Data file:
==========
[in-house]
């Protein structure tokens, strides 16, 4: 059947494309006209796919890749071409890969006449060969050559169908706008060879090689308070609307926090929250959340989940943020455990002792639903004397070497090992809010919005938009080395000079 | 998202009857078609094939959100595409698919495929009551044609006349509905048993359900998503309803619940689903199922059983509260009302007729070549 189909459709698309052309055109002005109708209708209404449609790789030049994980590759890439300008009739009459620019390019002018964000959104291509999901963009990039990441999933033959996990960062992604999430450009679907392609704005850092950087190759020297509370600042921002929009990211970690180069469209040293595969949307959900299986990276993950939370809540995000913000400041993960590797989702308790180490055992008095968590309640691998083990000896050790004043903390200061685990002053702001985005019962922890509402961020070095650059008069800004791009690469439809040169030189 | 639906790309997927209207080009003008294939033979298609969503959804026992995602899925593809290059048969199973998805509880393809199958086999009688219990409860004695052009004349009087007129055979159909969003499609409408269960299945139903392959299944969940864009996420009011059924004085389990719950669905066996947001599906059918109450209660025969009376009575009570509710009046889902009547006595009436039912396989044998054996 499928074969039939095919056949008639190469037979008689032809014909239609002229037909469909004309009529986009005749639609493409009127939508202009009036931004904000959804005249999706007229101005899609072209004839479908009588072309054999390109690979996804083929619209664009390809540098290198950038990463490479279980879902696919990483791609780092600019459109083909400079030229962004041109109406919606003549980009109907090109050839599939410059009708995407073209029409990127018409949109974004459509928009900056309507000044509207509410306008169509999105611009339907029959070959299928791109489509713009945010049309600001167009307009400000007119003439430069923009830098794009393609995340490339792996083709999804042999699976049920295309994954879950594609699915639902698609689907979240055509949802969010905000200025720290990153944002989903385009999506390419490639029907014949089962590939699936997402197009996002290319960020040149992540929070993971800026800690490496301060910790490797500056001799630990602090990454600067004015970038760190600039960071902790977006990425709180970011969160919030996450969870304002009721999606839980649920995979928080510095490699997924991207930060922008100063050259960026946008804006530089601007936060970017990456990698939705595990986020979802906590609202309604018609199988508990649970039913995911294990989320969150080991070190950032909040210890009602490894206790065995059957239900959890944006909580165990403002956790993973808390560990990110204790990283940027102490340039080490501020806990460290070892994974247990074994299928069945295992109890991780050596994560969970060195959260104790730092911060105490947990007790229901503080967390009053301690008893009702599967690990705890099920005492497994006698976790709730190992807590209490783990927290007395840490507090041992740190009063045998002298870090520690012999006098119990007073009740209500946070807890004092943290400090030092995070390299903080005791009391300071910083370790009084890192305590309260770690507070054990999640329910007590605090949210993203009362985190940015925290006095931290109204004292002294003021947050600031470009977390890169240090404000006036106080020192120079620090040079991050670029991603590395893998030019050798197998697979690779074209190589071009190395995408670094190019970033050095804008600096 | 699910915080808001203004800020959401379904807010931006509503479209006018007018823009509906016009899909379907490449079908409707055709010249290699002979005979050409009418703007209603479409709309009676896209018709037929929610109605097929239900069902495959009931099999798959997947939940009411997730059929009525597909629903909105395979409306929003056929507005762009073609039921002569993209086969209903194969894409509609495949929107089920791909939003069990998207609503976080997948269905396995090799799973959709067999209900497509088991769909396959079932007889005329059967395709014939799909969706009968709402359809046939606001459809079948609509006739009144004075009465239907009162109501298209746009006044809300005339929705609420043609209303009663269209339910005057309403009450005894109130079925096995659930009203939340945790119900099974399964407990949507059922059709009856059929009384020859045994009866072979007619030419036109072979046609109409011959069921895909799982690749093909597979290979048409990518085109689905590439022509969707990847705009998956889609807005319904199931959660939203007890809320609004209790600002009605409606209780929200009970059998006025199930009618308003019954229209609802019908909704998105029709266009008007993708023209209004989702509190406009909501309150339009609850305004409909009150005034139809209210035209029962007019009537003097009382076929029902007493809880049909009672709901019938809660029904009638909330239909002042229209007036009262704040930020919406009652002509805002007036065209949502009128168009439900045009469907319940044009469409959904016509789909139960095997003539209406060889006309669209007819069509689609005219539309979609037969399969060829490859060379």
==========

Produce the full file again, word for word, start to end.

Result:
[in-house]
């Protein structure tokens, strides 16, 4: 059947494309006209796919890749071409890969006449060969050559169908706008060879090689308070609307926090929250959340989940943020455990002792639903004397070497090992809010919005938009080395000079 | 998202009857078609094939959100595409698919495929009551044609006349509905048993359900998503309803619940689903199922059983509260009302007729070549 189909459709698309052309055109002005109708209708209404449609790789030049994980590759890439300008009739009459620019390019002018964000959104291509999901963009990039990441999933033959996990960062992604999430450009679907392609704005850092950087190759020297509370600042921002929009990211970690180069469209040293595969949307959900299986990276993950939370809540995000913000400041993960590797989702308790180490055992008095968590309640691998083990000896050790004043903390200061685990002053702001985005019962922890509402961020070095650059008069800004791009690469439809040169030189 | 639906790309997927209207080009003008294939033979298609969503959804026992995602899925593809290059048969199973998805509880393809199958086999009688219990409860004695052009004349009087007129055979159909969003499609409408269960299945139903392959299944969940864009996420009011059924004085389990719950669905066996947001599906059918109450209660025969009376009575009570509710009046889902009547006595009436039912396989044998054996 499928074969039939095919056949008639190469037979008689032809014909239609002229037909469909004309009529986009005749639609493409009127939508202009009036931004904000959804005249999706007229101005899609072209004839479908009588072309054999390109690979996804083929619209664009390809540098290198950038990463490479279980879902696919990483791609780092600019459109083909400079030229962004041109109406919606003549980009109907090109050839599939410059009708995407073209029409990127018409949109974004459509928009900056309507000044509207509410306008169509999105611009339907029959070959299928791109489509713009945010049309600001167009307009400000007119003439430069923009830098794009393609995340490339792996083709999804042999699976049920295309994954879950594609699915639902698609689907979240055509949802969010905000200025720290990153944002989903385009999506390419490639029907014949089962590939699936997402197009996002290319960020040149992540929070993971800026800690490496301060910790490797500056001799630990602090990454600067004015970038760190600039960071902790977006990425709180970011969160919030996450969870304002009721999606839980649920995979928080510095490699997924991207930060922008100063050259960026946008804006530089601007936060970017990456990698939705595990986020979802906590609202309604018609199988508990649970039913995911294990989320969150080991070190950032909040210890009602490894206790065995059957239900959890944006909580165990403002956790993973808390560990990110204790990283940027102490340039080490501020806990460290070892994974247990074994299928069945295992109890991780050596994560969970060195959260104790730092911060105490947990007790229901503080967390009053301690008893009702599967690990705890099920005492497994006698976790709730190992807590209490783990927290007395840490507090041992740190009063045998002298870090520690012999006098119990007073009740209500946070807890004092943290400090030092995070390299903080005791009391300071910083370790009084890192305590309260770690507070054990999640329910007590605090949210993203009362985190940015925290006095931290109204004292002294003021947050600031470009977390890169240090404000006036106080020192120079620090040079991050670029991603590395893998030019050798197998697979690779074209190589071009190395995408670094190019970033050095804008600096 | 699910915080808001203004800020959401379904807010931006509503479209006018007018823009509906016009899909379907490449079908409707055709010249290699002979005979050409009418703007209603479409709309009676896209018709037929929610109605097929239900069902495959009931099999798959997947939940009411997730059929009525597909629903909105395979409306929003056929507005762009073609039921002569993209086969209903194969894409509609495949929107089920791909939003069990998207609503976080997948269905396995090799799973959709067999209900497509088991769909396959079932007889005329059967395709014939799909969706009968709402359809046939606001459809079948609509006739009144004075009465239907009162109501298209746009006044809300005339929705609420043609209303009663269209339910005057309403009450005894109130079925096995659930009203939340945790119900099974399964407990949507059922059709009856059929009384020859045994009866072979007619030419036109072979046609109409011959069921895909799982690749093909597979290979048409990518085109689905590439022509969707990847705009998956889609807005319904199931959660939203007890809320609004209790600002009605409606209780929200009970059998006025199930009618308003019954229209609802019908909704998105029709266009008007993708023209209004989702509190406009909501309150339009609850305004409909009150005034139809209210035209029962007019009537003097009382076929029902007493809880049909009672709901019938809660029904009638909330239909002042229209007036009262704040930020919406009652002509805002007036065209949502009128168009439900045009469907319940044009469409959904016509789909139960095997003539209406060889006309669209007819069509689609005219539309979609037969399969060829490859060379």